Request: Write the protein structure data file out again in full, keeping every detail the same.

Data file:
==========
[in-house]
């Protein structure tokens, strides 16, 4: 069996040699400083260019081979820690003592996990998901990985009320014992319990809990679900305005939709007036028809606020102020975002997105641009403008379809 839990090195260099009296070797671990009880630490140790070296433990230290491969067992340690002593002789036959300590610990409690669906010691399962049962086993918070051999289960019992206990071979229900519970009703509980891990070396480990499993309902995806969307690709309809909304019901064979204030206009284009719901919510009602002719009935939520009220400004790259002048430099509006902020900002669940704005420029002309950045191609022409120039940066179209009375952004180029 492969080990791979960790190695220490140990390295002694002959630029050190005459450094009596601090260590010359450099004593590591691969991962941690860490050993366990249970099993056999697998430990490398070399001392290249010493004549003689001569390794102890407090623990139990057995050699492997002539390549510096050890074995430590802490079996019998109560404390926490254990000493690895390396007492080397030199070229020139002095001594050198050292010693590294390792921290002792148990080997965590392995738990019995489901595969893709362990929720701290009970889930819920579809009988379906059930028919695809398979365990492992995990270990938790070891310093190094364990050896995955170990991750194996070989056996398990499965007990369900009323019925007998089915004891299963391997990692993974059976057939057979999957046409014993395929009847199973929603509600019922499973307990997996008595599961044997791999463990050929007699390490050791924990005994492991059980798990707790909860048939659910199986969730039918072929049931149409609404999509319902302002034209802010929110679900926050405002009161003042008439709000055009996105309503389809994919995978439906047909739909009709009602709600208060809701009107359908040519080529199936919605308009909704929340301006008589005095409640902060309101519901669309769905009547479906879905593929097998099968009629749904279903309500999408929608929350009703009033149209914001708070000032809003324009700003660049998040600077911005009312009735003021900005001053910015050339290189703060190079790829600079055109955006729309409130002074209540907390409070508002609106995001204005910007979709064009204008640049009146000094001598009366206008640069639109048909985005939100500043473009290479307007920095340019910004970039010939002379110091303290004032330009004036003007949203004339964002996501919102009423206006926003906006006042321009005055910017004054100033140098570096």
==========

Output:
[in-house]
């Protein structure tokens, strides 16, 4: 069996040699400083260019081979820690003592996990998901990985009320014992319990809990679900305005939709007036028809606020102020975002997105641009403008379809 839990090195260099009296070797671990009880630490140790070296433990230290491969067992340690002593002789036959300590610990409690669906010691399962049962086993918070051999289960019992206990071979229900519970009703509980891990070396480990499993309902995806969307690709309809909304019901064979204030206009284009719901919510009602002719009935939520009220400004790259002048430099509006902020900002669940704005420029002309950045191609022409120039940066179209009375952004180029 492969080990791979960790190695220490140990390295002694002959630029050190005459450094009596601090260590010359450099004593590591691969991962941690860490050993366990249970099993056999697998430990490398070399001392290249010493004549003689001569390794102890407090623990139990057995050699492997002539390549510096050890074995430590802490079996019998109560404390926490254990000493690895390396007492080397030199070229020139002095001594050198050292010693590294390792921290002792148990080997965590392995738990019995489901595969893709362990929720701290009970889930819920579809009988379906059930028919695809398979365990492992995990270990938790070891310093190094364990050896995955170990991750194996070989056996398990499965007990369900009323019925007998089915004891299963391997990692993974059976057939057979999957046409014993395929009847199973929603509600019922499973307990997996008595599961044997791999463990050929007699390490050791924990005994492991059980798990707790909860048939659910199986969730039918072929049931149409609404999509319902302002034209802010929110679900926050405002009161003042008439709000055009996105309503389809994919995978439906047909739909009709009602709600208060809701009107359908040519080529199936919605308009909704929340301006008589005095409640902060309101519901669309769905009547479906879905593929097998099968009629749904279903309500999408929608929350009703009033149209914001708070000032809003324009700003660049998040600077911005009312009735003021900005001053910015050339290189703060190079790829600079055109955006729309409130002074209540907390409070508002609106995001204005910007979709064009204008640049009146000094001598009366206008640069639109048909985005939100500043473009290479307007920095340019910004970039010939002379110091303290004032330009004036003007949203004339964002996501919102009423206006926003906006006042321009005055910017004054100033140098570096």